You can stop hiding your stash when Jeff Sessions is around… unless you’re sitting on pounds of pot.
The Attorney General announced today that the Justice Department would not prosecute “small” cases involving marijuana despite having renounced the Obama administration policy that allowed the unfettered establishment of cannabis-based businesses in states that legalized the potent medicinal herb.
“I am not going to tell Colorado or California or someone else that possession of marijuana is legal under United States law,” Sessions told students at Georgetown University Law Center, according to The Associated Press.
However, the Justice Department hasn’t “been working small marijuana cases before, they are not going to be working them now,” he added.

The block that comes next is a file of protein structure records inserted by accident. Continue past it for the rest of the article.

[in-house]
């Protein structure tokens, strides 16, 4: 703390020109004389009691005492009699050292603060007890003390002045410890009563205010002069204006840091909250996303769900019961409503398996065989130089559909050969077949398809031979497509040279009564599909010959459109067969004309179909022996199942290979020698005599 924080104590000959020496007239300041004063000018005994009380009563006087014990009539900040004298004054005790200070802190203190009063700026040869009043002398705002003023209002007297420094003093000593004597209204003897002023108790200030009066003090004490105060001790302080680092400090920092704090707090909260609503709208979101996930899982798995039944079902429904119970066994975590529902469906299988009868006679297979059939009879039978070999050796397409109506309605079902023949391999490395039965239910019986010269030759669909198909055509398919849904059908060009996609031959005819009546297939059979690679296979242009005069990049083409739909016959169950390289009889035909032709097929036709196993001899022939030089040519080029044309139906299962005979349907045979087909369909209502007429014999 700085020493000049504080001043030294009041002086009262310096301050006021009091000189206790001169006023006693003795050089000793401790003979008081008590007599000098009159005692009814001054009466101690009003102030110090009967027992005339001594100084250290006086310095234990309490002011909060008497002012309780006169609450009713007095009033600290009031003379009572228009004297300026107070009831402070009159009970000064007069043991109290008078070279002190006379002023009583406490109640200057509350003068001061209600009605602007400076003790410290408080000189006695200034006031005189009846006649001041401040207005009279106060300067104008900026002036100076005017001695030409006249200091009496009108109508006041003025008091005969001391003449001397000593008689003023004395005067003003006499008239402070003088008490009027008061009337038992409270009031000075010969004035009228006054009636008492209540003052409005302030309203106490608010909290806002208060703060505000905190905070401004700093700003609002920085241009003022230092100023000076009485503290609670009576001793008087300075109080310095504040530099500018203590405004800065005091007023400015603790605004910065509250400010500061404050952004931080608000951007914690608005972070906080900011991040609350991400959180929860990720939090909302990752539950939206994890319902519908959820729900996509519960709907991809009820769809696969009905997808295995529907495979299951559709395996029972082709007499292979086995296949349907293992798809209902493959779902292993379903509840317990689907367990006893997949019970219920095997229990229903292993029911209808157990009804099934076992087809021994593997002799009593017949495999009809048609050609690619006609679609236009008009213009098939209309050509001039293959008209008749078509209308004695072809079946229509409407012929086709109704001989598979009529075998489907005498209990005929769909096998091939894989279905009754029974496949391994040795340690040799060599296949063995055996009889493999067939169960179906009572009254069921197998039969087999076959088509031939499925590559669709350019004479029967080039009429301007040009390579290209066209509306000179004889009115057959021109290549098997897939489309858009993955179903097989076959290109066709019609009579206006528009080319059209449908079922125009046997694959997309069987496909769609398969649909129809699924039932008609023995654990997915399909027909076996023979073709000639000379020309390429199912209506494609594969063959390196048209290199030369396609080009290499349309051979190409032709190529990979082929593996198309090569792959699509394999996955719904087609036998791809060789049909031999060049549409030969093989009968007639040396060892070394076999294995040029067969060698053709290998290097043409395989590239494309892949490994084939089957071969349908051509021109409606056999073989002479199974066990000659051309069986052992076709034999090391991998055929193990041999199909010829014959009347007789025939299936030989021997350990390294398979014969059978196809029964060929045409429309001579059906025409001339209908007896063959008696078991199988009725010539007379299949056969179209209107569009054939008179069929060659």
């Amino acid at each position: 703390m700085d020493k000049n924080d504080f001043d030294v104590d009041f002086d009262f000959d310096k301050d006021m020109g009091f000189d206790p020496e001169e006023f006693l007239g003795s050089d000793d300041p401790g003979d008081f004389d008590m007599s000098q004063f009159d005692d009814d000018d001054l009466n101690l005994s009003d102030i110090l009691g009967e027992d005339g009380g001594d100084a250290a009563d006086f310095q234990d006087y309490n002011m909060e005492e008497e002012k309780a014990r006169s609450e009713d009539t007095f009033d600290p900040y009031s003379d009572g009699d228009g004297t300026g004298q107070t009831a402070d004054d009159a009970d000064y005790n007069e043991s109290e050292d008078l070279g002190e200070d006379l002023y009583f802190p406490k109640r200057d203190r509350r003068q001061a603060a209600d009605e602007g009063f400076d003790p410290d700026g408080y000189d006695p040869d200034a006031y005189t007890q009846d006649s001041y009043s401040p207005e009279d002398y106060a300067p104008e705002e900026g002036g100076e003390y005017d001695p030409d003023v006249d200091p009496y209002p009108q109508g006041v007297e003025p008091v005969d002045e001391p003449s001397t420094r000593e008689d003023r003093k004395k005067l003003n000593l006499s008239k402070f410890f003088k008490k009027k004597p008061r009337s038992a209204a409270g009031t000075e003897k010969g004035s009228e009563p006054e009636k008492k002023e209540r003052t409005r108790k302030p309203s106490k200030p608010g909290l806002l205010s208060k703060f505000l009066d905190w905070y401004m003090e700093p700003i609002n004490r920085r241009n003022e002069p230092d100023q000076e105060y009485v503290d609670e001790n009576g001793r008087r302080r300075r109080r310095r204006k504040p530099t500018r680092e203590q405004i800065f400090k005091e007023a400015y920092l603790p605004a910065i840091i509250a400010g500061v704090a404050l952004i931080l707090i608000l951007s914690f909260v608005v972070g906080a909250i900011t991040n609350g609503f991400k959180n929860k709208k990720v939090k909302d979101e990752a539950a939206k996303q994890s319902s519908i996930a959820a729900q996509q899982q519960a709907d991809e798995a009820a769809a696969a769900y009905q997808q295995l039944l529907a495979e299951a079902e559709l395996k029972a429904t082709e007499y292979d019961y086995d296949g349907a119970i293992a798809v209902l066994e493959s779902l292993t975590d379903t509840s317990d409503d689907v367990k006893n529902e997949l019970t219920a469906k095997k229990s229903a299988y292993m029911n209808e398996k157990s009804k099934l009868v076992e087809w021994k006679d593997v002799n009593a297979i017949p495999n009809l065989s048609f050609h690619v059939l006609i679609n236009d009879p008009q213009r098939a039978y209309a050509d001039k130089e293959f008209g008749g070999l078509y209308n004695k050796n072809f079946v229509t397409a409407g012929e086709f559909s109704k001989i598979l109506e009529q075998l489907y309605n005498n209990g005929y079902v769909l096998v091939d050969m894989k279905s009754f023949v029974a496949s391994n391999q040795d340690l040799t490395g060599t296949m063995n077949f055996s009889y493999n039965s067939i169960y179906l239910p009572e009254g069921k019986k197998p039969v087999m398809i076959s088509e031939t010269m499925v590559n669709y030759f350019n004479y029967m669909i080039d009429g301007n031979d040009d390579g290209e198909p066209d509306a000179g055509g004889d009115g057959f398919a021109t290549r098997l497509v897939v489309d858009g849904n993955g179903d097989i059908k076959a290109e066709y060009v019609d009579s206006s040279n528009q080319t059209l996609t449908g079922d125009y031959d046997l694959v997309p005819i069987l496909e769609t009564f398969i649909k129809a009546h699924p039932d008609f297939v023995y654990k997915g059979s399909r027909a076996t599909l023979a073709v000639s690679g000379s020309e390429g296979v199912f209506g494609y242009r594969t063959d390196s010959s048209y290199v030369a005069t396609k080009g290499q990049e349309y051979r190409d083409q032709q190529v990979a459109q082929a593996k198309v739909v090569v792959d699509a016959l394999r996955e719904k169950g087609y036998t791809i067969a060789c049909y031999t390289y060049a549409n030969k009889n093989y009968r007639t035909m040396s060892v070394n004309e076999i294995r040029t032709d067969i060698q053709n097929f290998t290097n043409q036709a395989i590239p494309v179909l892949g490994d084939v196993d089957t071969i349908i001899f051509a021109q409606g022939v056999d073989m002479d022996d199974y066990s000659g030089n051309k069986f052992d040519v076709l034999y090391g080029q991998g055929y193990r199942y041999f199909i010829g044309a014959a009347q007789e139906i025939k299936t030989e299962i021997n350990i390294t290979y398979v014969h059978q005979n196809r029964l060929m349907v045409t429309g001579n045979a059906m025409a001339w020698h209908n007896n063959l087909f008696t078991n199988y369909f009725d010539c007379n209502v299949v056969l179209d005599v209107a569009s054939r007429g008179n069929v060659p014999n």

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Instead, Sessions says that the focus of U.S. prosecutors will remain on illegal cannabis-growing operations on federal parklands and on cartels that peddle marijuana along with harmful drugs.
With cannabis still listed as a Schedule 1 drug in the federal classification system, the same category as heroin and powerful psychedelics, despite the growing number of states that have legalized medicinal use, recreational use, or both, it remains illegal in the federal government’s eyes.
With a 64% majority of Americans supporting the legalization of marijuana, the pressure is growing on Capitol Hill to pass a law reclassifying the status of the plant that the FDA still denies has any legitimate medical use despite numerous studies and consumer testimony that prove its effectiveness in preventing seizures, wasting diseases, PTSD, anxiety, chronic pain and other conditions.
While Sessions’ comments today may make the average pot smoker feel a little safer, there’s no guarantee that cannabis-based businesses around the country can relax just yet. The determination of whether federal prosecutors will target state-licensed marijuana companies will remain at the discretion of individual U.S. Attorneys around the country.